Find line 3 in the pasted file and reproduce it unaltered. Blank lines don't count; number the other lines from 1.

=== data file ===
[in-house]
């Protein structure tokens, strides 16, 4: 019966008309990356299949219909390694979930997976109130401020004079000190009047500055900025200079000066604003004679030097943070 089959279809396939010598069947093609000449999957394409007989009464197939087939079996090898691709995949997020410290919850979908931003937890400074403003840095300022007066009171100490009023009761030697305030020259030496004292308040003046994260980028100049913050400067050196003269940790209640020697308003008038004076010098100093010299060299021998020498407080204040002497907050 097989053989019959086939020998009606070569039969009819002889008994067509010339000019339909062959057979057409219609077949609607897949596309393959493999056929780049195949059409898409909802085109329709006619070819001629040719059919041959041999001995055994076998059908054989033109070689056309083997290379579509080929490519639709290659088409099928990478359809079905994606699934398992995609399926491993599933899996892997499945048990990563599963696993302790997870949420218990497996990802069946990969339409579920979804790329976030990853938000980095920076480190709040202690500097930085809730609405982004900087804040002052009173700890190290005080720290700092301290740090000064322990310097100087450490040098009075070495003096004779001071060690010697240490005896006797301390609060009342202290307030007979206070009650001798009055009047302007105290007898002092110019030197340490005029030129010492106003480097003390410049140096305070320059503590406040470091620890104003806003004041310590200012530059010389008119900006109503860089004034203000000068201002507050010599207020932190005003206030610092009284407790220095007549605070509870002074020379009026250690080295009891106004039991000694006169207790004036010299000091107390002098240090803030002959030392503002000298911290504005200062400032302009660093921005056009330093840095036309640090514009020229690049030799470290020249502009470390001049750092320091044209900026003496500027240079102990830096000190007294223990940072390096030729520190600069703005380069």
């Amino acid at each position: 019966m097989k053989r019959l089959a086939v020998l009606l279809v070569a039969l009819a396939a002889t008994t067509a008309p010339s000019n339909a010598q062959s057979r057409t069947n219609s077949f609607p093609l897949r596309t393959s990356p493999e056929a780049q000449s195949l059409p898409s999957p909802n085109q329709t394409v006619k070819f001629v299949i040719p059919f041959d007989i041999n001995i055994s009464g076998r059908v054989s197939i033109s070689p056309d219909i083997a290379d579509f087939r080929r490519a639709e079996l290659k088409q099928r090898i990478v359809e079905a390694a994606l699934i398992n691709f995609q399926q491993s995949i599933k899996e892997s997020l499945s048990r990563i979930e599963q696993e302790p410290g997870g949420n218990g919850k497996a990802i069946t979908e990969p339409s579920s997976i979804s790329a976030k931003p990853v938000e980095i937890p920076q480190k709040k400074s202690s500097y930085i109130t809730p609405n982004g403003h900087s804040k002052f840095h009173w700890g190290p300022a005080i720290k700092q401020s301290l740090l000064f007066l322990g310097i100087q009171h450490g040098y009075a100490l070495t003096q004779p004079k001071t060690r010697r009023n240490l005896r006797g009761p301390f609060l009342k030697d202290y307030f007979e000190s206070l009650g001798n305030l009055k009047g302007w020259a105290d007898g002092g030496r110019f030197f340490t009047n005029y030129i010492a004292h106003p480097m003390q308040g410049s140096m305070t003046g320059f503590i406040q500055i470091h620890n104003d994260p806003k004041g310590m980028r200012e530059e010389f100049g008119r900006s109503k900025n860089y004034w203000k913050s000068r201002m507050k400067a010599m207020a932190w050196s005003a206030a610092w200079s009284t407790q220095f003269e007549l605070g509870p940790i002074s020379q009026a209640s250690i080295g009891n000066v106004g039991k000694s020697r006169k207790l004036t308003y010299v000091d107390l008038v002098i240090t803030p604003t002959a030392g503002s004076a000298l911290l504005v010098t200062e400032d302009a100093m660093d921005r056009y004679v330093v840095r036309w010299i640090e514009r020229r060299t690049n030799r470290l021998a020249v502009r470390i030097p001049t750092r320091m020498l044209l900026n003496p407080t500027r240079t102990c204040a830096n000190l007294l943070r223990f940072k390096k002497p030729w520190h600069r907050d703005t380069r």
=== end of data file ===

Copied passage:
């Amino acid at each position: 019966m097989k053989r019959l089959a086939v020998l009606l279809v070569a039969l009819a396939a002889t008994t067509a008309p010339s000019n339909a010598q062959s057979r057409t069947n219609s077949f609607p093609l897949r596309t393959s990356p493999e056929a780049q000449s195949l059409p898409s999957p909802n085109q329709t394409v006619k070819f001629v299949i040719p059919f041959d007989i041999n001995i055994s009464g076998r059908v054989s197939i033109s070689p056309d219909i083997a290379d579509f087939r080929r490519a639709e079996l290659k088409q099928r090898i990478v359809e079905a390694a994606l699934i398992n691709f995609q399926q491993s995949i599933k899996e892997s997020l499945s048990r990563i979930e599963q696993e302790p410290g997870g949420n218990g919850k497996a990802i069946t979908e990969p339409s579920s997976i979804s790329a976030k931003p990853v938000e980095i937890p920076q480190k709040k400074s202690s500097y930085i109130t809730p609405n982004g403003h900087s804040k002052f840095h009173w700890g190290p300022a005080i720290k700092q401020s301290l740090l000064f007066l322990g310097i100087q009171h450490g040098y009075a100490l070495t003096q004779p004079k001071t060690r010697r009023n240490l005896r006797g009761p301390f609060l009342k030697d202290y307030f007979e000190s206070l009650g001798n305030l009055k009047g302007w020259a105290d007898g002092g030496r110019f030197f340490t009047n005029y030129i010492a004292h106003p480097m003390q308040g410049s140096m305070t003046g320059f503590i406040q500055i470091h620890n104003d994260p806003k004041g310590m980028r200012e530059e010389f100049g008119r900006s109503k900025n860089y004034w203000k913050s000068r201002m507050k400067a010599m207020a932190w050196s005003a206030a610092w200079s009284t407790q220095f003269e007549l605070g509870p940790i002074s020379q009026a209640s250690i080295g009891n000066v106004g039991k000694s020697r006169k207790l004036t308003y010299v000091d107390l008038v002098i240090t803030p604003t002959a030392g503002s004076a000298l911290l504005v010098t200062e400032d302009a100093m660093d921005r056009y004679v330093v840095r036309w010299i640090e514009r020229r060299t690049n030799r470290l021998a020249v502009r470390i030097p001049t750092r320091m020498l044209l900026n003496p407080t500027r240079t102990c204040a830096n000190l007294l943070r223990f940072k390096k002497p030729w520190h600069r907050d703005t380069r």